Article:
Religion in Books

Putting religion in a novel is always a tricky thing. Unless you’re specifically writing Christian fiction, it can be easy to turn some people off. That’s probably why most fiction tries to avoid the topic of religion, other than the odd mention of a holiday or whatever. More often then not, especially in fantasy, if religion is mentioned, it’s just a product of the author’s imagination.

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Numerous books use fake religions, such as a Song of Ice and Fire, Forgotten Realms, The Stormlight Archives, etc. Some of the religions are completely alien, while others are thinly veiled copies of actual religions, and are used to deliver commentary. I feel using a fake religion is often best if you want to avoid offending anyone.

Mentioning Christianity is something that should be avoided in most cases. Either you’ll get a lot of eye rolling or angry folks, depending on what your write and who’s reading it. Now, if it is essential to the story  or the character (like Matt Murdock, for instance), then by all means, go ahead, but remember to tread lightly. Most of the Western world is Christian, or at least familiar with Christianity. As such, it’s ok to be vague. It can be easy to say the wrong thing and offend your audience (unless that’s part of the point, like The DaVinci Code). I’m not saying you can’t or shouldn’t make a character religious, I’m just saying you should try to avoid going into detail about it if you can. (Just look at Harry Potter. They celebrate Christmas, but Jesus is never mentioned.)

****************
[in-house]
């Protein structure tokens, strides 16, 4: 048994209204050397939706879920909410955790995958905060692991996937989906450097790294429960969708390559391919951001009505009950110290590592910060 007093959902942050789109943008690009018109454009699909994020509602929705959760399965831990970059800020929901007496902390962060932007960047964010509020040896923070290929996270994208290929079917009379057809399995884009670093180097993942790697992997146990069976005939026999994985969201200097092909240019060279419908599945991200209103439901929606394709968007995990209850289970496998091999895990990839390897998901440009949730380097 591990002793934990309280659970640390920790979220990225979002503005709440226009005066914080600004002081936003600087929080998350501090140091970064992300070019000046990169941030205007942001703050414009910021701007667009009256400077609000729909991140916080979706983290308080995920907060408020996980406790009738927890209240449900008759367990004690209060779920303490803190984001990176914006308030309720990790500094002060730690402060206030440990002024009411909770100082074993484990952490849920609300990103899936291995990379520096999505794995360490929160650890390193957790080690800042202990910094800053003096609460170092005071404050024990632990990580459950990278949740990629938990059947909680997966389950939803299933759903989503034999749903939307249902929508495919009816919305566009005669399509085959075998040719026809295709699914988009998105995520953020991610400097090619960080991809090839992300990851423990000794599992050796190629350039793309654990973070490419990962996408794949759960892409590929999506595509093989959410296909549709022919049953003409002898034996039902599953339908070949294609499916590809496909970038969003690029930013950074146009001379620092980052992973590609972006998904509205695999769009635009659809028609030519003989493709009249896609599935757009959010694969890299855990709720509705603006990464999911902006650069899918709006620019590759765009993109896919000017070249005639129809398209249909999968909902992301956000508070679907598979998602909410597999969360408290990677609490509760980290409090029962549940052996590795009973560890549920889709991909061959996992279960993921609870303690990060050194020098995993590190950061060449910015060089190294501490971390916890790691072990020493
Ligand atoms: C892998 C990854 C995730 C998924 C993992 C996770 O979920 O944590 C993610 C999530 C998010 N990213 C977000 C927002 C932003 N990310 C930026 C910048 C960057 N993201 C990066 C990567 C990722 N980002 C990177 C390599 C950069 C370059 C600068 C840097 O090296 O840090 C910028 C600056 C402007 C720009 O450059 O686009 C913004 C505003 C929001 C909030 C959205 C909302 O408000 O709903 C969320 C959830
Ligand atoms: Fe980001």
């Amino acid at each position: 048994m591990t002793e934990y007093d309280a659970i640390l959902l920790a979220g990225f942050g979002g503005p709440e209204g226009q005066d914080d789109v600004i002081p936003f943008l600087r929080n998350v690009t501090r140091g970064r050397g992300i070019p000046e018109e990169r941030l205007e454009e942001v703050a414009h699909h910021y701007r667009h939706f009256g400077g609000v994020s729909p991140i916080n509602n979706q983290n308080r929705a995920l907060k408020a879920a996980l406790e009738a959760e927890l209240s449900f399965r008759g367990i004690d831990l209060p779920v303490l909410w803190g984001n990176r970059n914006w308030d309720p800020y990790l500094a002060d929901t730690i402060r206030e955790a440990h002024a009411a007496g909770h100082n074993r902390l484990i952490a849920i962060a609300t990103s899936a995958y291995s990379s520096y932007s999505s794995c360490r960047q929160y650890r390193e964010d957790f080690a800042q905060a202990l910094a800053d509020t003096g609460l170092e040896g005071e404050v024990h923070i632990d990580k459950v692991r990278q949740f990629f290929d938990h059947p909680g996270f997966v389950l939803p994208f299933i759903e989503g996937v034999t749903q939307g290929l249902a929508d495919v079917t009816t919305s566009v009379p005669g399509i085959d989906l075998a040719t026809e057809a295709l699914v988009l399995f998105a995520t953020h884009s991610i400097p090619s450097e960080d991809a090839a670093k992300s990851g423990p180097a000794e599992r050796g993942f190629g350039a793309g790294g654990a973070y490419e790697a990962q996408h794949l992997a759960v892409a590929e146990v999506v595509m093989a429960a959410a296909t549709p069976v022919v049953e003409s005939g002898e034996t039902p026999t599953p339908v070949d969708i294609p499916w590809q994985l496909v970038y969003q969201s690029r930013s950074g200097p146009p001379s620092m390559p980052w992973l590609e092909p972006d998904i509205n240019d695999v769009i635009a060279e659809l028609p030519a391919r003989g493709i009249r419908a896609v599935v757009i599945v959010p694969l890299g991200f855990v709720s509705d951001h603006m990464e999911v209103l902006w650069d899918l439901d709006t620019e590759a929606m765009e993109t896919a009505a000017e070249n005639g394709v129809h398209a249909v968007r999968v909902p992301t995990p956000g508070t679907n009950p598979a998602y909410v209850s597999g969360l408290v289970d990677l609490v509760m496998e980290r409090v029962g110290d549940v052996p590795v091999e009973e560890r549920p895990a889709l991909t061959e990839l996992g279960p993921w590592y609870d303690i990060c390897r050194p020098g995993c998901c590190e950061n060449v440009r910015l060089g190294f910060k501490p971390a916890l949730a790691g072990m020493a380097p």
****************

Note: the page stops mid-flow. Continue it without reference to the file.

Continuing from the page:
When it comes to other, less popular religions, such a Islam, Hinduism, or Judaism, you can afford to go more into detail. Chances are, most of your audience isn’t so familiar with it, and will find it interesting without being offended or the like. After all, much like fantasy religions, they don’t have a horse in the race. Friday the Rabbi Slept Late or the new Ms. Marvel aren’t just interesting because they’re good stories that are well written, but also because you feel like you’re exploring a new religion. It gives you a bit more leeway.

Personally, other than the odd throwaway comment, I try to avoid mentioning religion in my writing for very much the same reason I avoid language. The less people you upset, the wider audience you have.

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5 comments

  1. Interesting. I know that you are right to be extremely cautious. I have a book with some religious overtones that some readers haven’t liked at all (another that has strong political views). I have a post planned later this month on the top topics: religion and politics and how the topics impact reviews. It seems we are in agreement 🙂

    Liked by 1 person

  2. In regards to the last line of the post: What if all publicity is good publicity? Offending some religions or peoples can make your book more popular.
    No one will discuss the topics of 50 Shades in public…but somehow all three books were at the top of the Best Seller lists.

    Like

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